Those Who Shape History

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Image: Boston Public Library. Title: “The Barnum & Bailey greatest show on earth, the world’s grandest, largest, best, amusement institution,” by Imre Kiralfy (1891). Original caption: “Great astonishment of the crew and pilots on board the ‘Santa Maria’ when Columbus discovers the moving lights, positively denoting the existence of land. Showing the lights to Pero Gutierrez, at 10 o’clock on the night of October 11th. 1492.”

History is never over and done with—never complete, never static. Visit a local history museum today, and what you see there has been collected, preserved, interpreted, and presented to us–today (no matter how dusty, musty, and time-worn the exhibit behind glass).

We are not time travelers, so the only history we know is happening right now—as revealed to us by our public historians: history’s storytellers. They are history authors, lecturers, guides, docents, exhibit creators, archivists, artists, museum managers, governing boards, and financial underwriters (those who determine which histories are worthy of monetary support, or not).

As Ansel Adams said of photography, the hand of the creator is always present somewhere in the image. To fully understand a photograph, we have to discern and detect the photographer. And so it is with history, framed and brought into focus by the hand of public historians (see list above).

We should understand this about history in general and museums in particular: the storytellers are always present, shaping and editing historic narratives according to various cultural style guides, marking the factual from the fictitious (we hope), footnoting and annotating the margins.

While some historic narratives are encyclopedic and well researched, others are written and told with the credibility and truth of supermarket tabloids.


Can we tell the difference, find the biases, see the distortions, or hear the falsehoods masquerading as historic truths? It’s not always easy. Generally speaking, the public is not trained in methods and practices of historiography. We are not the history experts; that’s the role of scholars, authors, professors, speakers, museum tour guides, and those who write history-related blog posts.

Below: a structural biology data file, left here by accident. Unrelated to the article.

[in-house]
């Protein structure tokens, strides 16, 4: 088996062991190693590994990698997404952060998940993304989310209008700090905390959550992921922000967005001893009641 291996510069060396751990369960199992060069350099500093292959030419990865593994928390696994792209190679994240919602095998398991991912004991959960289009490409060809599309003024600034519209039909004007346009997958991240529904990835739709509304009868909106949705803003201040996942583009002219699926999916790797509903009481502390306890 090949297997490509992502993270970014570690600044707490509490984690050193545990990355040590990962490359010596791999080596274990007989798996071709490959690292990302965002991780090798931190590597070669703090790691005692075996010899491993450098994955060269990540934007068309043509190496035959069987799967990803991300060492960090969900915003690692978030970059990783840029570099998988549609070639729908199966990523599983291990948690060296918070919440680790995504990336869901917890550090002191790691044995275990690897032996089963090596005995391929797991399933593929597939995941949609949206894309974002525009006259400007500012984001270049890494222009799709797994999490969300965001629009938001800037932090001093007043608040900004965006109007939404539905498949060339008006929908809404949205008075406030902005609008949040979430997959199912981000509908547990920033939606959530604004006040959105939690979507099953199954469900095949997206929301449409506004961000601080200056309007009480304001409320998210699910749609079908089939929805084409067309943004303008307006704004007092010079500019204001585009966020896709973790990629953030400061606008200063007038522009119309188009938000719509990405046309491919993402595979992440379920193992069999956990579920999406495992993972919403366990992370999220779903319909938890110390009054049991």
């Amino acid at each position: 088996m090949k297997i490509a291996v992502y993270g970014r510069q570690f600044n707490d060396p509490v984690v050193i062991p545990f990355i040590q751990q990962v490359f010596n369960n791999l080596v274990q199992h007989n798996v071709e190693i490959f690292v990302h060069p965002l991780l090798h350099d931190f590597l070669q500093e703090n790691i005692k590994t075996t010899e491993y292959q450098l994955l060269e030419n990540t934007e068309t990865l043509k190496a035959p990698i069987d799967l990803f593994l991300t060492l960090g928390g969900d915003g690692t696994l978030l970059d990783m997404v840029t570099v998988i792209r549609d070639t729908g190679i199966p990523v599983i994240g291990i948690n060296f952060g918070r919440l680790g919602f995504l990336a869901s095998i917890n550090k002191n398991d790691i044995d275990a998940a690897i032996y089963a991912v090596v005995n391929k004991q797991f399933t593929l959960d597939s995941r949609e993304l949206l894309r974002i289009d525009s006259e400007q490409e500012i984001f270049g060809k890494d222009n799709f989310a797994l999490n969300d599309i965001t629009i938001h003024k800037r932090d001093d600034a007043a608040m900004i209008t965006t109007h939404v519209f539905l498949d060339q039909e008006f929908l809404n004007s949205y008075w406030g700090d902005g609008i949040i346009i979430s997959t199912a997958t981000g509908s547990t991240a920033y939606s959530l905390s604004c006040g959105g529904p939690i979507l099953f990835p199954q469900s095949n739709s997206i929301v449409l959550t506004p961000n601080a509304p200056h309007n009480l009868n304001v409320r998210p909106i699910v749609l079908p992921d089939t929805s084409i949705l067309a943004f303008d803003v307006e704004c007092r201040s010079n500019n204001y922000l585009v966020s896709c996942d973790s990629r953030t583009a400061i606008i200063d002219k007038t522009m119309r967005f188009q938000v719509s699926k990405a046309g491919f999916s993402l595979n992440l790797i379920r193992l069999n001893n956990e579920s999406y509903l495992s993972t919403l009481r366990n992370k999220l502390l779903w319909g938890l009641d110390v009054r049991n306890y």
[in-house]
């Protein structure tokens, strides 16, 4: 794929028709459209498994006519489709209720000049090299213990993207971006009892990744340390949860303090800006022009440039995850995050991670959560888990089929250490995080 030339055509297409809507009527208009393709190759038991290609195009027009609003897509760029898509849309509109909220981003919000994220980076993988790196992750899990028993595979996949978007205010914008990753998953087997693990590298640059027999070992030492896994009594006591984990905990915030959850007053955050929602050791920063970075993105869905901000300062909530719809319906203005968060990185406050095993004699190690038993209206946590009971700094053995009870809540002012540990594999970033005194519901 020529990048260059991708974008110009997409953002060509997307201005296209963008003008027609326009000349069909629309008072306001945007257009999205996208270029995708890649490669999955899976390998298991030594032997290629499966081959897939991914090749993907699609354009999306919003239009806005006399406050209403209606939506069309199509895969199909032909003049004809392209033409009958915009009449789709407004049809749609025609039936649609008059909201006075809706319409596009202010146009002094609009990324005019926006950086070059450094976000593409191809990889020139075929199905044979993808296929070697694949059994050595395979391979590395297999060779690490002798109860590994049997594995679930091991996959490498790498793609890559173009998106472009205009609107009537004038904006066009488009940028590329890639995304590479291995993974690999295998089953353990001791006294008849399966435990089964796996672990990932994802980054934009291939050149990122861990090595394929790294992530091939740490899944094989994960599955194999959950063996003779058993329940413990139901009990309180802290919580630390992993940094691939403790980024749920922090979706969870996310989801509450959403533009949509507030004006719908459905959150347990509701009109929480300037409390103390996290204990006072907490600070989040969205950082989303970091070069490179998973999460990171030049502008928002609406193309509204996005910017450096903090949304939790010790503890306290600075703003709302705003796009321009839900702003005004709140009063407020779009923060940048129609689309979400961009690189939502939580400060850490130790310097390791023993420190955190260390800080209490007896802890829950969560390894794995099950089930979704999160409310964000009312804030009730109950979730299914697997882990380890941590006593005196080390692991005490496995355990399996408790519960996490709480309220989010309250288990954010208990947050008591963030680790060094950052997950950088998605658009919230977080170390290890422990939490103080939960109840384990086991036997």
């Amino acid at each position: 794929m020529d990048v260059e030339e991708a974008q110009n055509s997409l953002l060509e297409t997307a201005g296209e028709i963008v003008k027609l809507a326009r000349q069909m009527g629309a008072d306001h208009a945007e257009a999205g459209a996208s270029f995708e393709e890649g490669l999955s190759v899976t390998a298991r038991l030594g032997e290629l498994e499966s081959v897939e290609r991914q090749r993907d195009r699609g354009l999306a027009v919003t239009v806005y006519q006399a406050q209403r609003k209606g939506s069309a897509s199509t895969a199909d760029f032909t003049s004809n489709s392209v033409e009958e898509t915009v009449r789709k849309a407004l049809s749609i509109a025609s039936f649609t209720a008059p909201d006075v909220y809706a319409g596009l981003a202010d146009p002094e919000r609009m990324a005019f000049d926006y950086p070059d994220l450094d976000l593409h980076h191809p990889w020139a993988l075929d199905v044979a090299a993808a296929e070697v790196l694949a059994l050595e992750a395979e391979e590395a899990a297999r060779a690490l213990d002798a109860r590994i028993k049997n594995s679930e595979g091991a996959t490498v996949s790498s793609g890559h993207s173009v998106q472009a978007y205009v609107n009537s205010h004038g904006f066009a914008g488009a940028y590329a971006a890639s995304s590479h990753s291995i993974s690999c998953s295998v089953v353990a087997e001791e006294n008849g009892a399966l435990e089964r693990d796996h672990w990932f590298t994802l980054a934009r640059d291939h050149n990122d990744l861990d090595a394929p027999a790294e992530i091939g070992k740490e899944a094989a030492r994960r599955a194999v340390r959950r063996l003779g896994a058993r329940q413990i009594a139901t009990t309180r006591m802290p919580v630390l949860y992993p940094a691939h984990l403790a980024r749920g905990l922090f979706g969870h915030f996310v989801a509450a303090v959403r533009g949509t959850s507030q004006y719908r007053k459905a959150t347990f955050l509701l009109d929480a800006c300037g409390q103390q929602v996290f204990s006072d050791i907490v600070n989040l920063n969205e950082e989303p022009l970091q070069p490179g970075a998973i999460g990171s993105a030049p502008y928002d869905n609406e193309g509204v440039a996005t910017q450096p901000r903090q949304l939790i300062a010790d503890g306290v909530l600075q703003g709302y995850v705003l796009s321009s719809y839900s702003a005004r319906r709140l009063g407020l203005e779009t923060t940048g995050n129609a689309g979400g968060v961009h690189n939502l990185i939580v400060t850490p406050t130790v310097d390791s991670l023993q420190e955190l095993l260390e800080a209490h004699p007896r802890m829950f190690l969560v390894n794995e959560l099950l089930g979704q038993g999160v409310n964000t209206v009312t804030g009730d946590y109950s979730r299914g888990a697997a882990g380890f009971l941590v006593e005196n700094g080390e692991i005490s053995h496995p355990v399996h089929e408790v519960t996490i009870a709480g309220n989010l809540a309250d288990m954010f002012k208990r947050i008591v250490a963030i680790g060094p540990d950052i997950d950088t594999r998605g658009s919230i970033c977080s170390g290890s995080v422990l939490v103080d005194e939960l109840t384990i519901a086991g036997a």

At The Social Voice Project, we contend that history is most meaningful and valuable when it is written collaboratively and told honestly and openly. History’s stories are such when they are inclusive of diverse characters and settings.

History is full of heroes and villains, complicated plot twists, competing points-of-view, and mixed narrative voices. However, let’s not get carried away with ourselves and suspend our disbelief in history’s omniscient narrator. As Ansel Adams said, the creator (historian) is always present, weighting the scale, shading, and colorizing history.

Actively and critically engaging local history means that historians and the public must work together to represent the voices and stories of our time as real and accurate historic accounts of the people, places, and events of our lives. To do otherwise is to accept museums as little more than history shopping centers, where passive consumption is customary and expected.

Sorry folks, what’s on shelf is all we got.

Be an informed history shopper, check out TSVP’s innovative and thought provoking Public History Matters blog posts. It will make you think about history again.



At The Social Voice Project, we celebrate history and people through our community oral history projects that give us a chance to look, listen, and record the voices and stories of our time.  We encourage all local historical societies and museums to capture, preserve, and share their communities’ lived experiences, memories, customs, and values. Future generations are depending on it.

Contact TSVP to learn more about our commitment to public history and community oral history projects.